Safetyism is ruining rugby
Rugby is a tough, dangerous sport – that’s why people love it.
Rugby union is currently gripped by a fierce debate over Owen Farrell and so-called safe tackling.
A few weeks back, the England fly-half was yellow-carded for a dangerous high tackle during a World Cup warm-up game against Wales. This was quickly upgraded by the match officials to a red. But that red was subsequently overturned in a post-match review.
Cue outrage among the safety-obsessed set who have taken over rugby. As a result, rugby union’s governing body, World Rugby, took the almost unprecedented step of appealing the review panel’s decision. In a marathon hearing on Tuesday, a World Rugby disciplinary panel unanimously agreed to uphold the red card. Carrying a significant multi-game ban, the red has now ruled Farrell out of the two opening games of next month’s World Cup. This has fuelled debate online and off as to the rights and wrongs of punishing Farrell in this draconian fashion.
There are many elements fuelling the controversy over Farrell’s red. Many fans are frustrated by the impact new tackling rules are having on the game. Rugby is a technical sport, with lots riding on the decisions and interpretations of the referee and officials. Incessant new laws around tackling have made it almost impossible for refs to police consistently.
But at the heart of this furore is an unhealthy focus on ‘safety’ among rugby’s ruling bodies. World Rugby, which is dominated by the British nations, has been on a years-long crusade to make the game ‘safer’. This is to be achieved, we’re told, by outlawing tackles involving the head or neck to reduce concussions and related injuries. Harsh penalties are now enforced at the professional level for dangerous high tackles. Various reforms to the club game have also been trialled or implemented – from allowing only waist-high tackles to removing contact from youth games altogether.
Farrell is the bête noire of the safety-first crowd. He is an aggressive, dominant rugby player – qualities which are increasingly unpopular among British rugby’s great and good. Still, his bad rep has little to do with his alleged crimes on the pitch. He has only been punished twice before for overstepping the line, including a two-game ban in 2016 for a dangerous tackle and a five-game ban in 2020 for a similar offence. He’s hardly a repeat offender.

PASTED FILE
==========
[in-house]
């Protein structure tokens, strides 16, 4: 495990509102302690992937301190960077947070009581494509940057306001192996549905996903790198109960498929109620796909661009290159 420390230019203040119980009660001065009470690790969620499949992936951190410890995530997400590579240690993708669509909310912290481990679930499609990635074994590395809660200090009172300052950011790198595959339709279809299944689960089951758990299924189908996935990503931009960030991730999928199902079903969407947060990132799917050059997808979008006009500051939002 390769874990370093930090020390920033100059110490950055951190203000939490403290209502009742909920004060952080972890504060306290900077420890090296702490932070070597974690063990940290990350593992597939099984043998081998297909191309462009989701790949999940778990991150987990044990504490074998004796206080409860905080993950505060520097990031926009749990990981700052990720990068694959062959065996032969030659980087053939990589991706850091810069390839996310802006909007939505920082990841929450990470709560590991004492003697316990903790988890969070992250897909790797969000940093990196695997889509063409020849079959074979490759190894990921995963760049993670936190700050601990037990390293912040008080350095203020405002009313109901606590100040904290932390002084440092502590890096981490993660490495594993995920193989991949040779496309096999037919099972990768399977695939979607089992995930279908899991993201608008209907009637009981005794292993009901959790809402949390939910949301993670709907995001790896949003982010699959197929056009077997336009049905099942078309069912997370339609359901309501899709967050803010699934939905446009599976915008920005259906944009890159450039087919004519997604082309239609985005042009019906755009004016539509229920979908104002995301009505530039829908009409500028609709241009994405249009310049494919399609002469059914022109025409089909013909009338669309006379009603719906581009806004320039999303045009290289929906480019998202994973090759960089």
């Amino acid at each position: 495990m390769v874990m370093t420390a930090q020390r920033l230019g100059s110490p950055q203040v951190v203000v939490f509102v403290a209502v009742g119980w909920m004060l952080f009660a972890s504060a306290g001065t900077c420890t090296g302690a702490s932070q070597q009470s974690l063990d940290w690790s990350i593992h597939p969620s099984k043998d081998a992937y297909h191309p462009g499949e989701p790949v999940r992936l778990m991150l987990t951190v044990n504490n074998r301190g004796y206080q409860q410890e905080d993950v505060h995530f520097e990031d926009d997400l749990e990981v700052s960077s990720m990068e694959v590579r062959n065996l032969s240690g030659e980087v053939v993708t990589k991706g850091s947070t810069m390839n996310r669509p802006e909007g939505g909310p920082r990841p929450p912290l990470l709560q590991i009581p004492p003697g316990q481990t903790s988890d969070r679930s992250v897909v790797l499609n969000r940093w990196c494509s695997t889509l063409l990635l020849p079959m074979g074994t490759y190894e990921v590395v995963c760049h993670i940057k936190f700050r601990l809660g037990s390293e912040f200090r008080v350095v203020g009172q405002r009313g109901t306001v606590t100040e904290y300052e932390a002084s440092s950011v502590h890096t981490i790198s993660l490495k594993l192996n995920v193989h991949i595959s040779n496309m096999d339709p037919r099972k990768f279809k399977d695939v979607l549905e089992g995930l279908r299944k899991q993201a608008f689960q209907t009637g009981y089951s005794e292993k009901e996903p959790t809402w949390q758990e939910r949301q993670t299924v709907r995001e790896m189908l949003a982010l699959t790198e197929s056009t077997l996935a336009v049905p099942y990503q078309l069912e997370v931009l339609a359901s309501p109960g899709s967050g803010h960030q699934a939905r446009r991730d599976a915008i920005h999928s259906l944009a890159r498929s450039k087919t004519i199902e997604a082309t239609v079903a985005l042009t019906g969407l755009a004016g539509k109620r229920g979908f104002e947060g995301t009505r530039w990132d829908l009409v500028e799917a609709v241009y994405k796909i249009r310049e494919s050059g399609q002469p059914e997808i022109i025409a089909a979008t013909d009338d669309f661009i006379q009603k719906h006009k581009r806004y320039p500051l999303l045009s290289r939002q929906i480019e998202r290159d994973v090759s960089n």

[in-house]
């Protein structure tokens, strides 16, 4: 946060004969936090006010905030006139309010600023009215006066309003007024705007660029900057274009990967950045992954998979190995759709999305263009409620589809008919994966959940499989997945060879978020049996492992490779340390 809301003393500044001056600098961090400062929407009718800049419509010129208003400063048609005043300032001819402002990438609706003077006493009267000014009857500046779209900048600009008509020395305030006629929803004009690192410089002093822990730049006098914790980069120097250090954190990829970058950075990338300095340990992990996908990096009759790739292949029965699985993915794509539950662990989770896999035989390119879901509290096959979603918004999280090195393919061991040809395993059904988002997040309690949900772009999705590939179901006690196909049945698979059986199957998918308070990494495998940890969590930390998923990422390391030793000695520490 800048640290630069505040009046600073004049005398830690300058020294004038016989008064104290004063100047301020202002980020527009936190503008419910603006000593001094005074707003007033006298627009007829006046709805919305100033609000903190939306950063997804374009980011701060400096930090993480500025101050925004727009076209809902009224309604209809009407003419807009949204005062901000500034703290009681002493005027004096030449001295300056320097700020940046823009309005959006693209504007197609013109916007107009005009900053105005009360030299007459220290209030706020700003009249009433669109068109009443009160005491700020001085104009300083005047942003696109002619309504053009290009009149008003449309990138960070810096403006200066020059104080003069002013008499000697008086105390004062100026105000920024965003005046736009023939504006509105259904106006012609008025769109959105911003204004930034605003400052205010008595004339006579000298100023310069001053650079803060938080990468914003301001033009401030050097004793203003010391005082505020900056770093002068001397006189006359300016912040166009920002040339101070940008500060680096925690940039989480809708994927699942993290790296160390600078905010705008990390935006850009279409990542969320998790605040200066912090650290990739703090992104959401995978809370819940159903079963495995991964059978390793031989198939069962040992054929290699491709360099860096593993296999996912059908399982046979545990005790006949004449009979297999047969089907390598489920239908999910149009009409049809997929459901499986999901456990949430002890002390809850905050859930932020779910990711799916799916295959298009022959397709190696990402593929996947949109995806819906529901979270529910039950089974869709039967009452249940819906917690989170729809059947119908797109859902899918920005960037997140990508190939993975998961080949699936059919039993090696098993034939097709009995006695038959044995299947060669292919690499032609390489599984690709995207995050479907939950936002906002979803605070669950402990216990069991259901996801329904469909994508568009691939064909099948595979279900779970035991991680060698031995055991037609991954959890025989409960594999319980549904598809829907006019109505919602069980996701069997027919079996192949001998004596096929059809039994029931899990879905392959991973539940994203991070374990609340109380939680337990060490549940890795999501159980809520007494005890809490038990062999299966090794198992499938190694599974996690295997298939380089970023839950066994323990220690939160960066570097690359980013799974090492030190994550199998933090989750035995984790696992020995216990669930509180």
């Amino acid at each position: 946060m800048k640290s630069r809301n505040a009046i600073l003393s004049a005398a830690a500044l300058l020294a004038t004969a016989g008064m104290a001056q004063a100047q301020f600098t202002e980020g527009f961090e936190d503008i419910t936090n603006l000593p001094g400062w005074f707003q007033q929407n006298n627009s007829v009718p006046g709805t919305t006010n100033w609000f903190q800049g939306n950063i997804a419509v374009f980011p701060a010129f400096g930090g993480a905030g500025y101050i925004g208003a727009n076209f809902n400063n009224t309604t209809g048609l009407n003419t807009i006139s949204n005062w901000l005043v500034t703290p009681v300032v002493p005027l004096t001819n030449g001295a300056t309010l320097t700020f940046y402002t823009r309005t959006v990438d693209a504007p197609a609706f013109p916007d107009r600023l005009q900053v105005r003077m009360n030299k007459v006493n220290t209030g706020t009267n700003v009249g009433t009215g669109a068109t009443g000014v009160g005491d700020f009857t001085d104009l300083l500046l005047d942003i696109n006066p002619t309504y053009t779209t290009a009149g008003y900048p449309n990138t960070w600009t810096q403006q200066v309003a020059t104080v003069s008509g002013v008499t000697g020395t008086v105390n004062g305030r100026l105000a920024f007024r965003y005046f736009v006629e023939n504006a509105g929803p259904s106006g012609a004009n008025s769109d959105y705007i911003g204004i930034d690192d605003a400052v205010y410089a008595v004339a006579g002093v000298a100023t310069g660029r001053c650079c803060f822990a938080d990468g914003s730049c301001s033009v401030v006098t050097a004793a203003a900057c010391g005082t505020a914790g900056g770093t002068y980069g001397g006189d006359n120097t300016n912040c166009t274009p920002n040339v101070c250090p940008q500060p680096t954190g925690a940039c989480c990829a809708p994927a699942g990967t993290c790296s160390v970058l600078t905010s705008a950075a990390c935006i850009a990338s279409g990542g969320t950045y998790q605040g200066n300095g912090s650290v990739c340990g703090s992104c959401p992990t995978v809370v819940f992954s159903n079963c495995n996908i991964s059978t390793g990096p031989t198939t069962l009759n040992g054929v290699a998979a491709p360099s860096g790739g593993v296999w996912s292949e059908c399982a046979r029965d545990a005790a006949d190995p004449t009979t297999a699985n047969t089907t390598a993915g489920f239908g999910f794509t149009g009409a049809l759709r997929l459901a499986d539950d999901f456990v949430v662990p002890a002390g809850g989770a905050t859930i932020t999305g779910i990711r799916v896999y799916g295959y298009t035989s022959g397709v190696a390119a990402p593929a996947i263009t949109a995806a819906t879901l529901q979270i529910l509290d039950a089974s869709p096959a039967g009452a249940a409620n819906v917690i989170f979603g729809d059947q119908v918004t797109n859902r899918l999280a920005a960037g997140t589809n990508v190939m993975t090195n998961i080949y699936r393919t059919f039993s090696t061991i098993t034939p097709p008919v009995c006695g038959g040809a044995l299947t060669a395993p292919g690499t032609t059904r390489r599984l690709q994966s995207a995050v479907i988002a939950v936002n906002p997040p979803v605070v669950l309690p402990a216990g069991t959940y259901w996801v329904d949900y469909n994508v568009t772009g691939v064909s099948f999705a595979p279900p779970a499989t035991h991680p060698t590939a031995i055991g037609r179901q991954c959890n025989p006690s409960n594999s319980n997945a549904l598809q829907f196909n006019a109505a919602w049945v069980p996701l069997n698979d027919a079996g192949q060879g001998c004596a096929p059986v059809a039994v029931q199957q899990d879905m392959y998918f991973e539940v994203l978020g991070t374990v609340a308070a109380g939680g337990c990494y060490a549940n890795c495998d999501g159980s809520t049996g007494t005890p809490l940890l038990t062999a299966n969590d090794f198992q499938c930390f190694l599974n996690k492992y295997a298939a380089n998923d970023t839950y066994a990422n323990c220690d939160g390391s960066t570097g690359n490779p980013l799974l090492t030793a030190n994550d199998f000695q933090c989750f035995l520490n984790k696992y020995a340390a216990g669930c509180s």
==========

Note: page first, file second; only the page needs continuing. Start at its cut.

In truth, it’s his win-at-all-costs mentality and unashamed commitment to rugby’s traditional martial ethos that really gets up his critics’ noses. It doesn’t help his cause that he’s from Wigan and has a background in the traditionally northern, working-class sport of rugby league. For too many snobby rugby-union fans, this marks him out as a lesser sort of person. Indeed, his background is often cited as an explanation for his ‘dangerous’ approach to tackling.
The fact remains that rugby is an aggressive and sometimes dangerous game. That is precisely what many fans and players love about it. The game cannot be made ‘safe’ in the way rugby bodies are proposing, without abolishing it altogether. Certainly, we ought to take sensible steps to reduce head injuries. But we need to recognise that the ethos of safety runs counter to what makes rugby special. Listening to the criticisms of Farrell, you would think that the most important thing about playing rugby is staying safe and reducing injuries, rather than discipline, teamwork and sporting glory.
These endless debates over ‘safe tackling’ are ruining rugby. Those who run the sport need to drop this safetyism and focus on the World Cup.
Jacob Reynolds is partnerships manager at the Academy of Ideas.
Picture by: Getty.